How an Alphasmart 3000 Helped Me Conquer NaNoWriMo

Alphasmart 3000In the year 2010, I was facing the fourth year that I was to attempt National Novel Writing Month or as it is affectionately known, NaNoWriMo. The goal of writing 50,000 words in a single month is a daunting task, but I knew if I wanted to become a novelist, it was a skill that I needed to learn. For my fourth attempt I needed to make a change in the way that I wrote, otherwise I feared that I would fail again. My main problem was not being able to write away from home where my desktop remained. I work on the road for many days in November and I always lost far too much time in my hotel room stays.

On the forums of the NaNoWriMo website, there were recommendations for an Alphasmart 3000 and the Alphasmart Neo to use instead of a laptop. These were writing tools that were designed for young students to write compositions in the classroom. I had never seen one before, but I was intrigued. I could take one of these with me on the road and do my writing and then use the “send” feature to upload my work into whatever word processor I was using. Learning that an Alphasmart 3000 was around $30 on eBay, I was sold. I did not want to invest in an expensive laptop only to discover that I did not enjoy writing away from home.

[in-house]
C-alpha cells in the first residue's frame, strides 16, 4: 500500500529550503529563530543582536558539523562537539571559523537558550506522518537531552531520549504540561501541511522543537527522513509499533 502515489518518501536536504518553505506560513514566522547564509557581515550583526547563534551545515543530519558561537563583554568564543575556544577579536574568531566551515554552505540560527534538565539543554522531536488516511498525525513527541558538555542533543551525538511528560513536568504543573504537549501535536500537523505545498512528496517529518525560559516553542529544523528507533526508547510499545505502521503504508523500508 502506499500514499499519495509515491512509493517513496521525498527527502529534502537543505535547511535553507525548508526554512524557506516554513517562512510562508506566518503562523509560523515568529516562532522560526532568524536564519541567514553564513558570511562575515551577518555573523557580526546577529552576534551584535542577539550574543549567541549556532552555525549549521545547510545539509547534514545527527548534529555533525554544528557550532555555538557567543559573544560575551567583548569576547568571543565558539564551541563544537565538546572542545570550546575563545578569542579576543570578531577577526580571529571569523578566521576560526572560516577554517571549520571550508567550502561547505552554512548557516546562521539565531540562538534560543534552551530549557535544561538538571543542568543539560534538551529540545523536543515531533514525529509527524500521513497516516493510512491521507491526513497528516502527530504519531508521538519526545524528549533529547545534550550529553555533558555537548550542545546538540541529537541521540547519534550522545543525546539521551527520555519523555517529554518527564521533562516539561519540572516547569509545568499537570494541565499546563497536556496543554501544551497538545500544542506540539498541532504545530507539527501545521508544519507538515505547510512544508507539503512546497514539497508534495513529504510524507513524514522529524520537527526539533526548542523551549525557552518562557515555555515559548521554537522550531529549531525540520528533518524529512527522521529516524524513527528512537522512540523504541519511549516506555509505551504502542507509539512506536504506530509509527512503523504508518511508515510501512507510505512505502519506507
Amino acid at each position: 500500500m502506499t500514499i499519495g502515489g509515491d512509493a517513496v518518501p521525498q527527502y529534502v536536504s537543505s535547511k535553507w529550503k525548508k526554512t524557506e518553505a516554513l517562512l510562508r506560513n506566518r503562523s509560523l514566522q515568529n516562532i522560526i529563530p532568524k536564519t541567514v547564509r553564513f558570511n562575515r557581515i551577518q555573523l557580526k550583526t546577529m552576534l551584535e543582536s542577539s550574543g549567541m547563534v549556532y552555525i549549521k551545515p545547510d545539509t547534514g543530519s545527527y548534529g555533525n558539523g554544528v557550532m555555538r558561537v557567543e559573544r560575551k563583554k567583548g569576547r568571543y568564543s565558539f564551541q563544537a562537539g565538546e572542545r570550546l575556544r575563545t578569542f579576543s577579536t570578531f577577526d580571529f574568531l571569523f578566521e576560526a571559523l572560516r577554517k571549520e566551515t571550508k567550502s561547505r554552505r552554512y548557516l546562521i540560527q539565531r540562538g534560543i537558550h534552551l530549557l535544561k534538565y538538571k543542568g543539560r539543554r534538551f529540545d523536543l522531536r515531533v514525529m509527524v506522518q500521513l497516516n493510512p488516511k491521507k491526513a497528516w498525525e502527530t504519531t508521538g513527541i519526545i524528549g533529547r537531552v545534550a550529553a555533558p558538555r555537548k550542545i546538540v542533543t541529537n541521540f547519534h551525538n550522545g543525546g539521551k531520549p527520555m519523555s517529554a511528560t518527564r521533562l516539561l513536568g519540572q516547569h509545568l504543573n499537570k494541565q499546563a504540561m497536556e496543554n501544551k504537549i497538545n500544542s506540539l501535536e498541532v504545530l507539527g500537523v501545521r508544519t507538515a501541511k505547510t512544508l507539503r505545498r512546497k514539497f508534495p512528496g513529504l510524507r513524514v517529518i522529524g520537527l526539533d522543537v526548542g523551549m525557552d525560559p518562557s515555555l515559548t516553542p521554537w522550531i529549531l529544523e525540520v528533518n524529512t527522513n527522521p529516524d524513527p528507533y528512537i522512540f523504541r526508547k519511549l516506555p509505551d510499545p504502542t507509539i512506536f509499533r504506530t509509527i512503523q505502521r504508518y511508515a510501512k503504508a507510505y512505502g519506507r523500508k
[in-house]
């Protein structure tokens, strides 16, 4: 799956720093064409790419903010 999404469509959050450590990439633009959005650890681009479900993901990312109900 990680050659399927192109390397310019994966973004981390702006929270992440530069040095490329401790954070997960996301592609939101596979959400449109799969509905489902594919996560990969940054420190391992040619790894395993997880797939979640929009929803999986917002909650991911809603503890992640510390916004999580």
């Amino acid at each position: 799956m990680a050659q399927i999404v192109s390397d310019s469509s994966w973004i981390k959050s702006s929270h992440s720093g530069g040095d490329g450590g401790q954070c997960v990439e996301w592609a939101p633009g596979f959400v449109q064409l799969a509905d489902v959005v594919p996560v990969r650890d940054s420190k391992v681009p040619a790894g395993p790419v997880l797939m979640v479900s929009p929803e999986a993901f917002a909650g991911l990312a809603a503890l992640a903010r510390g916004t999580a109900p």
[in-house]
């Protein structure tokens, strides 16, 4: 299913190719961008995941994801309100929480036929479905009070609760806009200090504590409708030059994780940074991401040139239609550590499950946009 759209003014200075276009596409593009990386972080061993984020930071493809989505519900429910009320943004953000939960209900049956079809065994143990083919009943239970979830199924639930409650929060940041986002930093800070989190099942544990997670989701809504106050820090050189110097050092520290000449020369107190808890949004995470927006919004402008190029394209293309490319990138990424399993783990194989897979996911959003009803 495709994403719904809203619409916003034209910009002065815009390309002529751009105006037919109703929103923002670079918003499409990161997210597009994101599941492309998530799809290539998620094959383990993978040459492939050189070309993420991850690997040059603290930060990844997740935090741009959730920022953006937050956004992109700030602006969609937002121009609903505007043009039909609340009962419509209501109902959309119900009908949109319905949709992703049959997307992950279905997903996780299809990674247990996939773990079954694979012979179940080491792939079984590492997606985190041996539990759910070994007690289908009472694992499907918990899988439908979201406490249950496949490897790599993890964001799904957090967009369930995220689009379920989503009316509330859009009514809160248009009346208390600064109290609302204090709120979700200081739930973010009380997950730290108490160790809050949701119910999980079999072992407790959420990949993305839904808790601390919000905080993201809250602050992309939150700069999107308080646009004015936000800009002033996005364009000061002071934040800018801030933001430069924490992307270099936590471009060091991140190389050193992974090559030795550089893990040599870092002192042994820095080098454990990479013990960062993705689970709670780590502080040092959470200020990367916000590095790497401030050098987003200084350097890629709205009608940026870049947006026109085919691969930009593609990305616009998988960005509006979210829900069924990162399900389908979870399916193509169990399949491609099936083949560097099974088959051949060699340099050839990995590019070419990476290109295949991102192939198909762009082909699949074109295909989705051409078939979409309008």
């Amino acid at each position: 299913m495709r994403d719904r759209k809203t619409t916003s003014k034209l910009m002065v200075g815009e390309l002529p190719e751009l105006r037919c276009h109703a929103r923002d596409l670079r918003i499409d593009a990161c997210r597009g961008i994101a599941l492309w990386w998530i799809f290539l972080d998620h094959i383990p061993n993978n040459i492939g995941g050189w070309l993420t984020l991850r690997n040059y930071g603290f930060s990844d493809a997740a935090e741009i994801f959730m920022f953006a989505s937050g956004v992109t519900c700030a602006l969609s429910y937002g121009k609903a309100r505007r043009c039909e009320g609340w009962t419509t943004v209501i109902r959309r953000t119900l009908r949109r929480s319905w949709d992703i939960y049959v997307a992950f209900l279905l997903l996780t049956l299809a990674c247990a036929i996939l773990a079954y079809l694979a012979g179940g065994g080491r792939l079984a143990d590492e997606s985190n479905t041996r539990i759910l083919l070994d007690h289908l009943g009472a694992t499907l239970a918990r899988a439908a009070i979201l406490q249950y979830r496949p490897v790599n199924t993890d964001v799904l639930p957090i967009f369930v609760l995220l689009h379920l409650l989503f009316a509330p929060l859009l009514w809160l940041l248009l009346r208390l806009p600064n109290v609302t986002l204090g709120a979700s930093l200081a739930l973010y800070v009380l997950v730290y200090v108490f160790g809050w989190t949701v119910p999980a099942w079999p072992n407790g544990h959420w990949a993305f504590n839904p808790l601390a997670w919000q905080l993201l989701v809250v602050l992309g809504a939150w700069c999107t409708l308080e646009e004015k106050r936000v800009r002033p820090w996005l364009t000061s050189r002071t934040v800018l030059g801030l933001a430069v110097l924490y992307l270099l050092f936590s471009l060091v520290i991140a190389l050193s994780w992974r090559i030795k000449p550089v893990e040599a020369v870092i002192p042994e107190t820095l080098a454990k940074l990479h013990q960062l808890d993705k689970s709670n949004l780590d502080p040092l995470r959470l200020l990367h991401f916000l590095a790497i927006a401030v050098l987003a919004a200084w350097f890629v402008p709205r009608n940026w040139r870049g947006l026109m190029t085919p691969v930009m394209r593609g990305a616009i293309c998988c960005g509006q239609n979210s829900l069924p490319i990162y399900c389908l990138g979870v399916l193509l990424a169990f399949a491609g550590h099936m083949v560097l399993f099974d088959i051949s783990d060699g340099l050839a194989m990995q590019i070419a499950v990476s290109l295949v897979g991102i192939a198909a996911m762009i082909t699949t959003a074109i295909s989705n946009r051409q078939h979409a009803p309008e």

In October 2010, my AS3K arrived in the mail. The device was a transparent teal with grey keys and had a small window for digital text. I was not sure if I liked having such a tiny window as I worked, but since this was an experiment, I was willing to give it a try. I did not bother to buy the AS3K a protective sleeve. I simply tossed it into a cloth tote bag along with my pocket thesaurus. It was rugged enough to hold up to such abuse. When I went to my first write-in, I was amused by the number of people that stopped to ask me what I was writing on because they had never seen one.